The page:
Recently on the radio and podcasts there have been songs that sound really distorted but have managed to retain a certain catchiness. I decided to try the same thing: make a really noisy, distorted song, and see if it ends up engaging or annoying. In other words, do noisy effects help or hurt the overall song?

The music itself is really dumb, but the instruments are different from usual, and the performances are sparse. So it should at least be marginally interesting.


For this song I decided to create a new default template for Sonar. I wanted something that sounded more like a piano practice room. My hope was that this would encourage me to sketch out rough ideas before jumping into song assembly and polishing.

For the new template, I kept the small room reverb, but replaced the stereo chorus with an "analog record" effect. This creates deliberate pops, clicks, and static which I can control with a knob. The idea behind starting with a "messy" effect like this is that it will hopefully get me in the practice room mindset, and at the same time will force me to think about and change the effects for each song rather that sticking with the defaults.

The title of the song refers to this new template (which actually makes it sound like a really old song), and also the fact that the song is like an avenue: one long, straight road, with no curves or bumps. It's all in a single key, and ended up very krautrocky.

It's not very polished, but was fun to work on. It only took two days to finish it, which is much faster than I've been working recently. So I ended up feeling energized by this song, warts and pops and clicks and all.

User Comments:

  1. "It's a mixture between abstract and tuneful music. I really like the peppiness," - Giovanna (2010-09-16)


The process of making gems is very tedious. So is this song.

Well, at least it proves something, and that's changing the Triton's default template doesn't automatically result in inspiration.

The writing, in my opinion, is a real dud. I could have extended the idea it for several minutes, but what'd be the point? Better finish it quickly and move onto the next idea, which will almost certainly be better.

In other words, bin it!

User Comments:

  1. "As a song little bit uninspired and tired. What happened?" - Giovanna (2010-09-20)


The name comes from the fact that this is the eleventh song on the album, and I wanted it to sound more like Fela Kuti than the last couple.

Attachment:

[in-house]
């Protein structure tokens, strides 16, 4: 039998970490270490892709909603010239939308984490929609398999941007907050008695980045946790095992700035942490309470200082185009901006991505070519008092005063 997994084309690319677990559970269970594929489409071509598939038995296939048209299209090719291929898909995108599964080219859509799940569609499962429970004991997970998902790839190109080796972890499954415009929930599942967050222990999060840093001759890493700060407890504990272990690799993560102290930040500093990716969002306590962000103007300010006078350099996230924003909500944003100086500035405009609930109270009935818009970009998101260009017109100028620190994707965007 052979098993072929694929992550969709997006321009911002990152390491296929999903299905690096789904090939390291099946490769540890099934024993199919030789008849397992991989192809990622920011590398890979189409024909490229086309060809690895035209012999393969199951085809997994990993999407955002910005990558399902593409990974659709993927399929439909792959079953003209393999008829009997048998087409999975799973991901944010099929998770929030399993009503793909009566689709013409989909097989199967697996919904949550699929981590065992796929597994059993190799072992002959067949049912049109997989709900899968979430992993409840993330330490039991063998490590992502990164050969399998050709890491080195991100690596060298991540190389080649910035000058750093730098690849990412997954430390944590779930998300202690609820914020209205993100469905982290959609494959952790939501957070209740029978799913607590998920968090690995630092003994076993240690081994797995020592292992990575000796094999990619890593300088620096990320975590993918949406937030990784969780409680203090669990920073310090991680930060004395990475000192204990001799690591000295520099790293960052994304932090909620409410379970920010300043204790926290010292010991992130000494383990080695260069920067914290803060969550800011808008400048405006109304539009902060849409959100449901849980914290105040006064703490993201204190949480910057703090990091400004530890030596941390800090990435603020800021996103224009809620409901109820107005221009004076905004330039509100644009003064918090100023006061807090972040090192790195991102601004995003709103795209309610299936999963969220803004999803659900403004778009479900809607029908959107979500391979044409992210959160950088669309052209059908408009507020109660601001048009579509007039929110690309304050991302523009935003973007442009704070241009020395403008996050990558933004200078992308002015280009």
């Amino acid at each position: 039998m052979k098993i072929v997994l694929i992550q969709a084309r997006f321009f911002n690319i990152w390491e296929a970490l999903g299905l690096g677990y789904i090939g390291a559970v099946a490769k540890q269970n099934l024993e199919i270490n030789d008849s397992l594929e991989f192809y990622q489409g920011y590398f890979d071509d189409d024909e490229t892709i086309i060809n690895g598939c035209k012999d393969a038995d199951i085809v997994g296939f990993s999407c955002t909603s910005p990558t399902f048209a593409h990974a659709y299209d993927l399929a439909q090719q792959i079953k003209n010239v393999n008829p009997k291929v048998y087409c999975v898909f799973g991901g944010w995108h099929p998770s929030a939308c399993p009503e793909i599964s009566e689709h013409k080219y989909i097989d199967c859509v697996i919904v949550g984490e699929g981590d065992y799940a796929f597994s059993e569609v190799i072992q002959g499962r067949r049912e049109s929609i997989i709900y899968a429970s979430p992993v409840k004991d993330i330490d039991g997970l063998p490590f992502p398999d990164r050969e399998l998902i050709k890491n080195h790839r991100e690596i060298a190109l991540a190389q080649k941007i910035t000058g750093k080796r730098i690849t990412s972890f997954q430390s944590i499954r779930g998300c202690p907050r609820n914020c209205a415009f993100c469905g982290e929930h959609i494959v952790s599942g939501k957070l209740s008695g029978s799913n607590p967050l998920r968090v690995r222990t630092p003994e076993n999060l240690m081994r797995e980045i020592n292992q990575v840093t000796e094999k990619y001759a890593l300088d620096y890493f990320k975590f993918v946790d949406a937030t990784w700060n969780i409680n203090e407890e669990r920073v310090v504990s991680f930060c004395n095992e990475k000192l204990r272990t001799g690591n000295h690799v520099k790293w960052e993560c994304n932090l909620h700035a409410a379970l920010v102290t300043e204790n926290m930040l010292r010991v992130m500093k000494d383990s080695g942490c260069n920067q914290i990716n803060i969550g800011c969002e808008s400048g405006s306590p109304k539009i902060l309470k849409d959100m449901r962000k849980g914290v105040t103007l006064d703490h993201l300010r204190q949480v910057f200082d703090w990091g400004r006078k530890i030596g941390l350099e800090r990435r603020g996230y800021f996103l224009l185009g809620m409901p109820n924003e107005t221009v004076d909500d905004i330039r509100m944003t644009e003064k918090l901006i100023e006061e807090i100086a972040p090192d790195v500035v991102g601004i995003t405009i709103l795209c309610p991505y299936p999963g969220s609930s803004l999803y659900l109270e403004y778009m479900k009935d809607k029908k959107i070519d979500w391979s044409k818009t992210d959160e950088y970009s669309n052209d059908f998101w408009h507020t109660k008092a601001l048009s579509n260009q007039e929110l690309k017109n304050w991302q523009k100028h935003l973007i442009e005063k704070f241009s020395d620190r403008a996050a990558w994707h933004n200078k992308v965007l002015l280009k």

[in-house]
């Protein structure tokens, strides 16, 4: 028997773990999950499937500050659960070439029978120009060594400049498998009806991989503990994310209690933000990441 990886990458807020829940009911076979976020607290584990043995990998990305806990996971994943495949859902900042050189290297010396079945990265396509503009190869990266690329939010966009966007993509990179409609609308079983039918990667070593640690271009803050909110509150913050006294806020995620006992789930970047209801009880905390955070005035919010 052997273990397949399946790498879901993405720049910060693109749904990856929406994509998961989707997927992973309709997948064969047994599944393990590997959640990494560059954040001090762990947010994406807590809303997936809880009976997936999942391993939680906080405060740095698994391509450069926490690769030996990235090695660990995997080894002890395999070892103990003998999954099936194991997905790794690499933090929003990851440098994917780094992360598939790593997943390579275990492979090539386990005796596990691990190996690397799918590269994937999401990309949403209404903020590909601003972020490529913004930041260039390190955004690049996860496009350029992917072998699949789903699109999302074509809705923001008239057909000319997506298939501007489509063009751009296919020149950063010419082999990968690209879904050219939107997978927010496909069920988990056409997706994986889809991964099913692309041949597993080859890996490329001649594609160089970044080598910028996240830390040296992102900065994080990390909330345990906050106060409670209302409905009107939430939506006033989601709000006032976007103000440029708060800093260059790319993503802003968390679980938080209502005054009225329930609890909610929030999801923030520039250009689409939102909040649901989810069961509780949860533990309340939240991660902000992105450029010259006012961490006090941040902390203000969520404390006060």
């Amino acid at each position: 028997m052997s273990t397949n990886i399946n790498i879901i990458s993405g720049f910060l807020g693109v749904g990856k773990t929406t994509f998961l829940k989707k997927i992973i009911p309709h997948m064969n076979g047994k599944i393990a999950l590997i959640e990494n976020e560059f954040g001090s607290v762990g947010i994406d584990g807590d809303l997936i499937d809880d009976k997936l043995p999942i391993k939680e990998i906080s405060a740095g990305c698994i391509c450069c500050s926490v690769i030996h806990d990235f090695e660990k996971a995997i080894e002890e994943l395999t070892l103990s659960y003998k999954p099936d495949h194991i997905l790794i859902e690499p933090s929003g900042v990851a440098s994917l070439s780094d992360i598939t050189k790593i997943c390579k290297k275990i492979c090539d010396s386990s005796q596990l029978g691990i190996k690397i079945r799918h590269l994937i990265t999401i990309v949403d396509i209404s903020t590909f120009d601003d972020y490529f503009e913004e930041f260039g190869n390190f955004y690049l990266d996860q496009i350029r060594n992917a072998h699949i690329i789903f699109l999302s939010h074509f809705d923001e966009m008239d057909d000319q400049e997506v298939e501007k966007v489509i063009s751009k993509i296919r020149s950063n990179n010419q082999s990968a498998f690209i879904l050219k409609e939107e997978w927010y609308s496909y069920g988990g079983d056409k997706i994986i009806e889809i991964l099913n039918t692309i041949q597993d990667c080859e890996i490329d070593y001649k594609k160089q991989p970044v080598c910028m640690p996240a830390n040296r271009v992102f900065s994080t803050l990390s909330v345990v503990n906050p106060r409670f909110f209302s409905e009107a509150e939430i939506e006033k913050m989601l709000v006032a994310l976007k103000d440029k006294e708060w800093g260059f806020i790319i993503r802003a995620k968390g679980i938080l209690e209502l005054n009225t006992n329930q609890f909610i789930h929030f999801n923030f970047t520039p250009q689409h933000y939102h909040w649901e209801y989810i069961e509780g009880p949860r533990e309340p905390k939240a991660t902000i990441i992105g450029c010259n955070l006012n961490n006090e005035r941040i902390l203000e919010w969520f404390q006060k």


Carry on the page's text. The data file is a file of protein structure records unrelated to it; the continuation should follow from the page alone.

As an experiment, I decided to use general midi for all the instruments. Usually I avoid general midi because I assume the Triton's sounds are more unique and closely tailored to it, and therefore superior. However, I was pleasantly surprised to find out that these sounds weren't all that bad. Can you tell the difference?

For some reason, I quickly ran out of tracks, so I added some vocals to flesh it out a bit. The end result sounds really busy. And repetitive. But at least it's upbeat!

Lyrics to "Feleven":



Don't Blame the Racket

It's not the instrument that is to blame; it's the musician. This album has made that clear.

For a while now, I've been getting tired of the music I've been creating with the Triton, and suspected that maybe I could liven things up by trying different engineering techniques; that's the point of this album.

However, after a dozen songs where the end result sounds like the same old ultra-repetitive so-so stuff that I've been creating for the past year, I've come to the conclusion that I really need to start writing songs, not just assembling repetitive jams from small looped ideas. Sure, some of the resulting tracks might almost "work", but the vast majority are underwhelming, non-memorable, and effectively filler.

And that's what I want to avoid: album after album of filler.

Therefore, for the next album, I will stop worrying about the engineering and start focusing on the writing. However, for now, I need to finish this album the way I started it: messing around with sounds and winging the rest.

This song originated with a very loud, chimey synth sound and an extremely distorted ring modulation effect. It sounded very coarse and dramatic, but ultimately tiring to listen to. So I ended up deleting it.

That's right, deleting it. After all, it's very hard to delete ideas. However, it's necessary if I want to improve the average quality of the songs. We need a little Darwinism to kick in, or else we end up with an overpopulation of mediocre ideas. Deleting the unsatisfying ideas is something I need to do more often.

Anyway, I kept the first bass sound (which you can hear in the beginning, and sounds a little over-reverbed), and the funky drums. The rest of the stuff is new, from after about a week off. Fresh ears definitely make deleting old ideas easier!


The opening and closing melody to this song (DDC DDC GGA GFD) was chosen long before the other songs were finished. Can you guess where the title comes from?

I wanted to give the song more of a live ambience, so I used an exciter effect and added soft ride cymbols in places. Doesn't really fix the song, though, which suffers (like the rest of the album) from a lack of direction.

Lost train indeed!